I am a postdoctoral fellow at the Center for Inter-American Policy and Research (CIPR) at Tulane University. I hold a Ph.D in political science from Harvard University (2020). My research explores why large-scale experiments in citizen participation beyond elections (from participatory budgeting and public hearings to referenda and citizen initiatives) emerge in some places but not others, and the conditions under which citizen engagement can generate meaningful effects on the quality of democracy and governance. Specifically, my work examines three related issues: 1) the political conditions that generate gaps between formal adoption and implementation of participatory institutions, 2) why large-scale participatory institutions succeed or fail once implemented, and 3) why individuals devote their limited time to non-electoral political participation, the effects their participation can have, and how these vary across political contexts.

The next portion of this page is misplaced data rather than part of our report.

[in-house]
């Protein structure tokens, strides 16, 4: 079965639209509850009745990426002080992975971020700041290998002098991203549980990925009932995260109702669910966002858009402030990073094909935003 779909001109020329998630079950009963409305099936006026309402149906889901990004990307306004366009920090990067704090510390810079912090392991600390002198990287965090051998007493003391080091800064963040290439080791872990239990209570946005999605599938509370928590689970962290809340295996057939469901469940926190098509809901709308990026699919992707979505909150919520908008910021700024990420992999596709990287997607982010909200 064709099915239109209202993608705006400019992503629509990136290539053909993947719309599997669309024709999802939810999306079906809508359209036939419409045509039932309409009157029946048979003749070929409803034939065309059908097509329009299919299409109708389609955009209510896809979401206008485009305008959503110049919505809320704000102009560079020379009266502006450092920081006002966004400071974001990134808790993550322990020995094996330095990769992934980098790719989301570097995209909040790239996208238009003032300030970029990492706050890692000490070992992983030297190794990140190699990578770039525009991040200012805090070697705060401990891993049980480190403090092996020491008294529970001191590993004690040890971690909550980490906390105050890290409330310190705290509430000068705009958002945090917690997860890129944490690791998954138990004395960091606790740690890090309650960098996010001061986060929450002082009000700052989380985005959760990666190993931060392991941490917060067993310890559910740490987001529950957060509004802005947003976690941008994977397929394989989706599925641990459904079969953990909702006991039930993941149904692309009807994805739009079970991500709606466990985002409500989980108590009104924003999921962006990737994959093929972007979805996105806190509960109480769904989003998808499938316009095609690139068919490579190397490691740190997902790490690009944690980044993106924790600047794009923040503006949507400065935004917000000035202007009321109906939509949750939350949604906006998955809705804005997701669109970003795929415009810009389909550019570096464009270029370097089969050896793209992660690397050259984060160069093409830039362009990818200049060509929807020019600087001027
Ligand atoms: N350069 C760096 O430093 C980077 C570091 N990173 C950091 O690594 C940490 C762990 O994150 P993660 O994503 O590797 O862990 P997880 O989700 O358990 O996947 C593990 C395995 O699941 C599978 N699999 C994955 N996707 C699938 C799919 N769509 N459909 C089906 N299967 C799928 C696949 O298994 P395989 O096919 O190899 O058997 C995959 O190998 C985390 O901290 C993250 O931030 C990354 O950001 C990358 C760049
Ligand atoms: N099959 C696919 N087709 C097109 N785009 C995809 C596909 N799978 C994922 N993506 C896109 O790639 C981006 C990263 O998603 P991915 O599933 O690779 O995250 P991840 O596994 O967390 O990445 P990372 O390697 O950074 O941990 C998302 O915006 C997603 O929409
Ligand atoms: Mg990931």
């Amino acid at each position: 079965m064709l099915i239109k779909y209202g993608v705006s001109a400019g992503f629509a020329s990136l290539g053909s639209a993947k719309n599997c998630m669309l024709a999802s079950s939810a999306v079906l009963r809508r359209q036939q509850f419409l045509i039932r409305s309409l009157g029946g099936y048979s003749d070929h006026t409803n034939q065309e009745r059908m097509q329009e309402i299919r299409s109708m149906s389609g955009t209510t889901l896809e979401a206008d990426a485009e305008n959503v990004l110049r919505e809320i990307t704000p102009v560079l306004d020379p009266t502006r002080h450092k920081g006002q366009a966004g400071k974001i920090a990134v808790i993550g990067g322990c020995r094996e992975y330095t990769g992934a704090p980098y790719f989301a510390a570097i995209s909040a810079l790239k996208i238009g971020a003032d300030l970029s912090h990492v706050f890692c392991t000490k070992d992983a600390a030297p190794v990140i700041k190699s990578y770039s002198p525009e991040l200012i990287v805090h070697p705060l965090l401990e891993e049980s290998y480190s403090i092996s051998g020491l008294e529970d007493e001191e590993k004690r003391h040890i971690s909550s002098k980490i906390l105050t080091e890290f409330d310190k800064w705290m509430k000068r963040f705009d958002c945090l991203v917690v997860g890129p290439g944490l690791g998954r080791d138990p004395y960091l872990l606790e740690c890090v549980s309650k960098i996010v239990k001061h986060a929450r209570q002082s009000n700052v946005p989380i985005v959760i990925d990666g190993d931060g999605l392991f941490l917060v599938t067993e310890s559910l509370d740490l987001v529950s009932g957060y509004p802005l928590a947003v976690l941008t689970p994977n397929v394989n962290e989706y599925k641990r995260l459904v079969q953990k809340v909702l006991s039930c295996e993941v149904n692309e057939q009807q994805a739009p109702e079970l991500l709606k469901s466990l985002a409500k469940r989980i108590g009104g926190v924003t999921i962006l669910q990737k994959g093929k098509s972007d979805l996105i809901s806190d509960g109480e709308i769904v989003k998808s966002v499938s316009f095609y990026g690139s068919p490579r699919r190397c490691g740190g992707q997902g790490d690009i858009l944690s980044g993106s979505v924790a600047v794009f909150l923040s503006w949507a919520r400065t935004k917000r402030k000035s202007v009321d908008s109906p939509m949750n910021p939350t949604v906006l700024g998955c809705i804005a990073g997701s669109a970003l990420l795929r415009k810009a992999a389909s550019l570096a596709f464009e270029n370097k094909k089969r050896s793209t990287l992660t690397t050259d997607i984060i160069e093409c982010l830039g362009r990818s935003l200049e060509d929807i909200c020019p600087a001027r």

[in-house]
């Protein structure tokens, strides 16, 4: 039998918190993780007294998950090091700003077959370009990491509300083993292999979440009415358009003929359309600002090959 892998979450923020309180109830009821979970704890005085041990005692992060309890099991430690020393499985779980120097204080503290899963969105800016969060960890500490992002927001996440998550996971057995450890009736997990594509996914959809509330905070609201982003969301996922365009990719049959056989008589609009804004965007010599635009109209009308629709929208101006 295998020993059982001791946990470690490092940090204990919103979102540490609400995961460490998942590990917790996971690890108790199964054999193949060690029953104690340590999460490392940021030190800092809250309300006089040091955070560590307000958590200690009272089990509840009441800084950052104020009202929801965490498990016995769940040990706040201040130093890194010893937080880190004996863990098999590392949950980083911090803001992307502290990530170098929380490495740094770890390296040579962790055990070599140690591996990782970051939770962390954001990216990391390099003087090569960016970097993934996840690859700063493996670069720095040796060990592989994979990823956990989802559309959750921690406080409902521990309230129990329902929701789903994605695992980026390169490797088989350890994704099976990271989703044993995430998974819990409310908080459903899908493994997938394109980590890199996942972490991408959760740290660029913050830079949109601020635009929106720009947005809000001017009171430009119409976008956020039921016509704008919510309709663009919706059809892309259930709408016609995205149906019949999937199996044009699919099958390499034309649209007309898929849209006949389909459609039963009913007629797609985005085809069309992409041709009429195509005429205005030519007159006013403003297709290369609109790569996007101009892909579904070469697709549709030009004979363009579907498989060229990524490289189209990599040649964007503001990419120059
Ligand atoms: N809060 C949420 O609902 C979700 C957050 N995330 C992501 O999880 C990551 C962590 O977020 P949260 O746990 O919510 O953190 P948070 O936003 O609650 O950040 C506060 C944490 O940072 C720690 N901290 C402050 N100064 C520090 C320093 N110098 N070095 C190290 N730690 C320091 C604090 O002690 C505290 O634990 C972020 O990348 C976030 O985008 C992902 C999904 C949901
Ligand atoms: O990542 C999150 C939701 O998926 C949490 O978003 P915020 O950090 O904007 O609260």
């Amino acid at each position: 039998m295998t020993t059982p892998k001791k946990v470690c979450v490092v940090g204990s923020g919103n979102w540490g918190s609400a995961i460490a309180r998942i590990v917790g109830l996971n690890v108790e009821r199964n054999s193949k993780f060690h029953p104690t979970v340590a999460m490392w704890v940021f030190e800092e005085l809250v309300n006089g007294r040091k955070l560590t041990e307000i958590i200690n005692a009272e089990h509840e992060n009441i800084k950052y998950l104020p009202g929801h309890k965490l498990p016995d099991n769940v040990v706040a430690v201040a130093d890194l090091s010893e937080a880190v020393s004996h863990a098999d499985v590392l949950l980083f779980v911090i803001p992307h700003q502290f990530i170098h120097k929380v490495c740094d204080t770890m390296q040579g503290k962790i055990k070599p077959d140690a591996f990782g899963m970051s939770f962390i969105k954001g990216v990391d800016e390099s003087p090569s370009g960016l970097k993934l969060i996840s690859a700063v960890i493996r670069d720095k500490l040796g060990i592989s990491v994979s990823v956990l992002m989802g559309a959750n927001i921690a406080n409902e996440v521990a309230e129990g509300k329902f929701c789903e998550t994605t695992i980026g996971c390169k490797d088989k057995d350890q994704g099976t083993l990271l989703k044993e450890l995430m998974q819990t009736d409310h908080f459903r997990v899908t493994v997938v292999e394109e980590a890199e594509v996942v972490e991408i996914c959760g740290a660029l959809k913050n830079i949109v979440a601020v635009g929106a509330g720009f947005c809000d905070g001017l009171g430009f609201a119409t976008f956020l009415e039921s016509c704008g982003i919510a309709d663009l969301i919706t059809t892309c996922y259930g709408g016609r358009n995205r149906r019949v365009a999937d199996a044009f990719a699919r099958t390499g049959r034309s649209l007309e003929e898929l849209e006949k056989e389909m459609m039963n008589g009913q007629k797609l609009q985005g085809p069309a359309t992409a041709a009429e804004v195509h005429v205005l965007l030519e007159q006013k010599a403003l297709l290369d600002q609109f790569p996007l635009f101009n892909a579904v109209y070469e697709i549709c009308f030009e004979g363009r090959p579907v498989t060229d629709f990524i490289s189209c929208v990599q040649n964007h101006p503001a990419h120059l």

My work has appeared or is forthcoming in Comparative Politics (1 sole-authored, 1 co-authored), The Journal of Latin American Studies, and in two edited volumes. His work has been funded by the Harvard Institute for Quantitative Social Science, David Rockefeller Center for Latin American Studies, the Weatherhead Center for International Affairs, the Harvard University Committee on General Scholarships and the Jean Aubrey Westengard Fund. Thanks to this generous funding, I was able to conduct 17 months of fieldwork in Bolivia, Brazil, the Dominican Republic, Ecuador, Peru and Venezuela, and to carry out an 1800 person nationally representative survey of community activists in Venezuela.